The borders are going to reopen, the holidays are approaching and the desire for traveling is returning. Will tourism after the pandemic resume completely or will our relationship to travel change? The trend will certainly be to travel less but better.
After long months of confinement and restrictions of our freedom of movement during this pandemic, we will gradually be able to get on with our lives. The holidays are approaching and everyone is longing for a change of scenery. Are we going to resume our habits or are we going to rethink the way we travel?
First and foremost, there are economic issues. For those who have lost their jobs or part of their income and those who are worried about the future, the vacation budget will be the first hurdle. Then there is the health issue related to the pandemic, which is also a source of anxiety. But beyond that, there is now the ecological issue. Is it really reasonable to jump on the first plane to go on a trip?
Travelling without a Plane
For many environmental NGOs, flying today has become a habit to combat. They loudly and clearly state that airplane tourism is incompatible with saving the planet. Faced with the alarming environmental impacts of the air sector and the resumption of traffic, Notre Choix and the Climate Action Network are launching, with the participation of ADEME, a campaign to promote air-free travel. The airplane accounts for 40% of the emissions linked to transport in the tourism sector, reminds the association. "In July 2019, 230,000 airplanes flew every day in the world. With the approach of the summer holidays, it is more necessary than ever to question our relationship to holidays and travel. Do we necessarily have to go far away to have a good holiday? "asks Valentin Desfontaines, head of sustainable mobility at the Climate Action Network.
Travelling Less Often but for Longer
On the side of tourism professionals, the net cessation of their activities has been so violent that it is hard to believe that nothing is going to change. On the other hand, in the medium term, it is very likely that tourism after the pandemic will evolve towards slower travel.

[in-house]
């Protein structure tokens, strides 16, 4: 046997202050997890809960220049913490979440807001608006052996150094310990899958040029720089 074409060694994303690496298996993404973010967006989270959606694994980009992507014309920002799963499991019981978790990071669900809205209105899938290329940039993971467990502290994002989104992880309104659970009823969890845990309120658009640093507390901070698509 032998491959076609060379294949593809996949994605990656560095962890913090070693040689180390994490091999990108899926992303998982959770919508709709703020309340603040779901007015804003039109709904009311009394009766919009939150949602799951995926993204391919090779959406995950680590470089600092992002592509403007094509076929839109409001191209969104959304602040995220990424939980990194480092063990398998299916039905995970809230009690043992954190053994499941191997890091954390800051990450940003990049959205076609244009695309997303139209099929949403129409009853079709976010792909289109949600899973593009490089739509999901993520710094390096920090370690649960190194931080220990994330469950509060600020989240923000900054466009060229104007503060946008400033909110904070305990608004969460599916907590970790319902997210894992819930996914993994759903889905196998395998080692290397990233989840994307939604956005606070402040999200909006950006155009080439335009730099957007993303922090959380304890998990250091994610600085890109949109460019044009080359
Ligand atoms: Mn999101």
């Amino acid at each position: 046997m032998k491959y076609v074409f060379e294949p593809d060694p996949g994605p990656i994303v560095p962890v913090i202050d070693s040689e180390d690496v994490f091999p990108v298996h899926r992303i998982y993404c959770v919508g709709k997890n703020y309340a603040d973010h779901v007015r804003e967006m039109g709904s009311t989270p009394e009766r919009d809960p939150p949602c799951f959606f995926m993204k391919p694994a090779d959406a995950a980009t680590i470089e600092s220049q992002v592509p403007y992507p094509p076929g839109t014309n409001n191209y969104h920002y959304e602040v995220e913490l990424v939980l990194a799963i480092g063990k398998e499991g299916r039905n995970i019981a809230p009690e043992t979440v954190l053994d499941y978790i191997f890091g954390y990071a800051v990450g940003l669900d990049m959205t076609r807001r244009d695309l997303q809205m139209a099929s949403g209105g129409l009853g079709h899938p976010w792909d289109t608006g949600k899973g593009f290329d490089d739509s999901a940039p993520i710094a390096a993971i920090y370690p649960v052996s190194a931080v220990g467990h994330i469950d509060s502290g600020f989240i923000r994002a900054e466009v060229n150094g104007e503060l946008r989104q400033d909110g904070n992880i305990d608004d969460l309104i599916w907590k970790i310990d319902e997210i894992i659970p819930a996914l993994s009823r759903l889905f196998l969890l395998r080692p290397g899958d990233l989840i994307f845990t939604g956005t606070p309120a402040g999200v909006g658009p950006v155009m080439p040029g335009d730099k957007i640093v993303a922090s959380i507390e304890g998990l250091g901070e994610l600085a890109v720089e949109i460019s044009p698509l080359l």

Does this mean that mass tourism will disappear? No, definitely not!
Tourism is about leisure time, it is its fuel and society will not go back on that. We will not question the right to tourism for all in order to reserve travel for the richest. We can hope that tourism will change but without affecting the accessibility of travel.
A New Generation of Travelers
It's the young people who will make a revolution! More eco-friendly travel, using milder, less polluting means of transport, taking one's time to discover a region, a culture and meeting its inhabitants, that's what travel will look like in a few years to come. Young people are much more aware of the importance of travel. Of course, it takes time, but the relationship with work is also changing, it could well be that one can work for a few years and take several months to travel.
The Closer and Virtual Journey
What if travel no longer rhymes with long-distance? The experience of confinement and the crisis linked to this pandemic will leave its mark on people's minds. Even if the governments, out of concern for economic recovery, is reviving the air and automotive sectors, encouraging customers to consume and make the tourism industry work, the citizens are not quite the same as they were before COVID-19 and neither is the world.
Because they are less inclined this year to go abroad, they could start to rediscover local travel. Holidays close-by allow us to use more eco-friendly and less restrictive modes of transport. Virtual travel could also develop in the future. Tourism that, thanks to technology, would allow us to travel without moving, we could visit Sydney thanks to robots or move in time as in ancient Rome reconstituted by 3D images.